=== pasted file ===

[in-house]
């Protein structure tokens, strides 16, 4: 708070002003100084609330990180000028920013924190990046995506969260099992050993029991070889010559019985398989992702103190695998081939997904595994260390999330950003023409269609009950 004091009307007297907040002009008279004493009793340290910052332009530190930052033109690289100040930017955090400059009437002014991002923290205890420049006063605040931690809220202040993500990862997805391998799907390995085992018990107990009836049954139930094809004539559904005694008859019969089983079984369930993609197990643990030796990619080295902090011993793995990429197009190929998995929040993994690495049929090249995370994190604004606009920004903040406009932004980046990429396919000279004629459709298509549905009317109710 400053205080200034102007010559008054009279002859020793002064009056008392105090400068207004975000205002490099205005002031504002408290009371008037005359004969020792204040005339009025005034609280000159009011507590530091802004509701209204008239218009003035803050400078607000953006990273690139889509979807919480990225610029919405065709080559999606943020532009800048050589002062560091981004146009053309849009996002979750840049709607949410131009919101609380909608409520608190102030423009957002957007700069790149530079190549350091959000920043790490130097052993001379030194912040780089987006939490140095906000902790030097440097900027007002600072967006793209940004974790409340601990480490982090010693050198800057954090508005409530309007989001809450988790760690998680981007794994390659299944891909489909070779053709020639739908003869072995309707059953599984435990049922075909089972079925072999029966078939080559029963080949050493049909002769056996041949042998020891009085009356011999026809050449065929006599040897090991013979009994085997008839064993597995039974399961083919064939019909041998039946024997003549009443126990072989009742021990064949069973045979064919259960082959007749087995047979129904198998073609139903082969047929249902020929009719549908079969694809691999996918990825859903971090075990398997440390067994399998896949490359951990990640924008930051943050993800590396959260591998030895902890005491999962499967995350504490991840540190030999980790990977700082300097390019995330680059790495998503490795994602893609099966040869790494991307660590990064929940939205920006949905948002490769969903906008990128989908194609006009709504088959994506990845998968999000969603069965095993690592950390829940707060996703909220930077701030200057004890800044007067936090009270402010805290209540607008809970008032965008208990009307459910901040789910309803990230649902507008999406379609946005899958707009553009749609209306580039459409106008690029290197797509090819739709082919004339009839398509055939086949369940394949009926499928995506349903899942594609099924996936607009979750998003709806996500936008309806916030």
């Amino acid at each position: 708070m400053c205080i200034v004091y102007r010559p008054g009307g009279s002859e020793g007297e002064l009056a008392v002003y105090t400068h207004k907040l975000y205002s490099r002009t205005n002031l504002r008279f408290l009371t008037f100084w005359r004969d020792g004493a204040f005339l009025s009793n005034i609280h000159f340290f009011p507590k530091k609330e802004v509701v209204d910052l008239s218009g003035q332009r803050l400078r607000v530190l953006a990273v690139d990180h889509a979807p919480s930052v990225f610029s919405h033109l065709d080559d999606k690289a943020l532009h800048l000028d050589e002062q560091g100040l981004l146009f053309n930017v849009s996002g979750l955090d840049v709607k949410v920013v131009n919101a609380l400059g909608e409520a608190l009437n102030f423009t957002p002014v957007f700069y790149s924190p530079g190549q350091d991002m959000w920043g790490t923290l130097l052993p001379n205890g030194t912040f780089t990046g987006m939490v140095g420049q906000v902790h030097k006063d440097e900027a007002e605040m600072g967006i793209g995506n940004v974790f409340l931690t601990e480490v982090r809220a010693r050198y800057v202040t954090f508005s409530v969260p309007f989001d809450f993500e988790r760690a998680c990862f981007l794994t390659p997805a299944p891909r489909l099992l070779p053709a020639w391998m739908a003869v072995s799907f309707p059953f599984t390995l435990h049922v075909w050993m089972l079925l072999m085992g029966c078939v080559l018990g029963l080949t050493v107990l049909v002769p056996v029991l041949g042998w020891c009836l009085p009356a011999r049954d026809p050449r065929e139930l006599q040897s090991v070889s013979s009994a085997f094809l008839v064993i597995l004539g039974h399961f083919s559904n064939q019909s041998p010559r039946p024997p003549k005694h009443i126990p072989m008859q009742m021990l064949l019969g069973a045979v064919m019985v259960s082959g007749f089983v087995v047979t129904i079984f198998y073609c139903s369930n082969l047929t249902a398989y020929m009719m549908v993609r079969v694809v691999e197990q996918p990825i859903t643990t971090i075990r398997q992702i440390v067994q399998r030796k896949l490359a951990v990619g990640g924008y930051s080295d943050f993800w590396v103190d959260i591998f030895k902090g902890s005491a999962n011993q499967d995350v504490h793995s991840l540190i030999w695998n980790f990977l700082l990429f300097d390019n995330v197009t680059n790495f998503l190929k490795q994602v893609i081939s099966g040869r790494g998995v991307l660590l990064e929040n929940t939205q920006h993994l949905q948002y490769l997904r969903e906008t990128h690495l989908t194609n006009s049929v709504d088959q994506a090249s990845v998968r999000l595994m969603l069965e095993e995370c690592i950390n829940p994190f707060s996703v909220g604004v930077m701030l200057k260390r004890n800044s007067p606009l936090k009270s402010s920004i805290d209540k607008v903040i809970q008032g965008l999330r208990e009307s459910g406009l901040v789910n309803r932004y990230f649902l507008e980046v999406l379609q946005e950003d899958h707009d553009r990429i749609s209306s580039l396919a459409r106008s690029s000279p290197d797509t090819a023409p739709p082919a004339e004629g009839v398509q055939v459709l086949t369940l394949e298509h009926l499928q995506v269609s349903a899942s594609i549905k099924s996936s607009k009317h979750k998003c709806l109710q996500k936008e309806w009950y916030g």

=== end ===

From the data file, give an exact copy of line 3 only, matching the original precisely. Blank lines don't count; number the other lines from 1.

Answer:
């Amino acid at each position: 708070m400053c205080i200034v004091y102007r010559p008054g009307g009279s002859e020793g007297e002064l009056a008392v002003y105090t400068h207004k907040l975000y205002s490099r002009t205005n002031l504002r008279f408290l009371t008037f100084w005359r004969d020792g004493a204040f005339l009025s009793n005034i609280h000159f340290f009011p507590k530091k609330e802004v509701v209204d910052l008239s218009g003035q332009r803050l400078r607000v530190l953006a990273v690139d990180h889509a979807p919480s930052v990225f610029s919405h033109l065709d080559d999606k690289a943020l532009h800048l000028d050589e002062q560091g100040l981004l146009f053309n930017v849009s996002g979750l955090d840049v709607k949410v920013v131009n919101a609380l400059g909608e409520a608190l009437n102030f423009t957002p002014v957007f700069y790149s924190p530079g190549q350091d991002m959000w920043g790490t923290l130097l052993p001379n205890g030194t912040f780089t990046g987006m939490v140095g420049q906000v902790h030097k006063d440097e900027a007002e605040m600072g967006i793209g995506n940004v974790f409340l931690t601990e480490v982090r809220a010693r050198y800057v202040t954090f508005s409530v969260p309007f989001d809450f993500e988790r760690a998680c990862f981007l794994t390659p997805a299944p891909r489909l099992l070779p053709a020639w391998m739908a003869v072995s799907f309707p059953f599984t390995l435990h049922v075909w050993m089972l079925l072999m085992g029966c078939v080559l018990g029963l080949t050493v107990l049909v002769p056996v029991l041949g042998w020891c009836l009085p009356a011999r049954d026809p050449r065929e139930l006599q040897s090991v070889s013979s009994a085997f094809l008839v064993i597995l004539g039974h399961f083919s559904n064939q019909s041998p010559r039946p024997p003549k005694h009443i126990p072989m008859q009742m021990l064949l019969g069973a045979v064919m019985v259960s082959g007749f089983v087995v047979t129904i079984f198998y073609c139903s369930n082969l047929t249902a398989y020929m009719m549908v993609r079969v694809v691999e197990q996918p990825i859903t643990t971090i075990r398997q992702i440390v067994q399998r030796k896949l490359a951990v990619g990640g924008y930051s080295d943050f993800w590396v103190d959260i591998f030895k902090g902890s005491a999962n011993q499967d995350v504490h793995s991840l540190i030999w695998n980790f990977l700082l990429f300097d390019n995330v197009t680059n790495f998503l190929k490795q994602v893609i081939s099966g040869r790494g998995v991307l660590l990064e929040n929940t939205q920006h993994l949905q948002y490769l997904r969903e906008t990128h690495l989908t194609n006009s049929v709504d088959q994506a090249s990845v998968r999000l595994m969603l069965e095993e995370c690592i950390n829940p994190f707060s996703v909220g604004v930077m701030l200057k260390r004890n800044s007067p606009l936090k009270s402010s920004i805290d209540k607008v903040i809970q008032g965008l999330r208990e009307s459910g406009l901040v789910n309803r932004y990230f649902l507008e980046v999406l379609q946005e950003d899958h707009d553009r990429i749609s209306s580039l396919a459409r106008s690029s000279p290197d797509t090819a023409p739709p082919a004339e004629g009839v398509q055939v459709l086949t369940l394949e298509h009926l499928q995506v269609s349903a899942s594609i549905k099924s996936s607009k009317h979750k998003c709806l109710q996500k936008e309806w009950y916030g």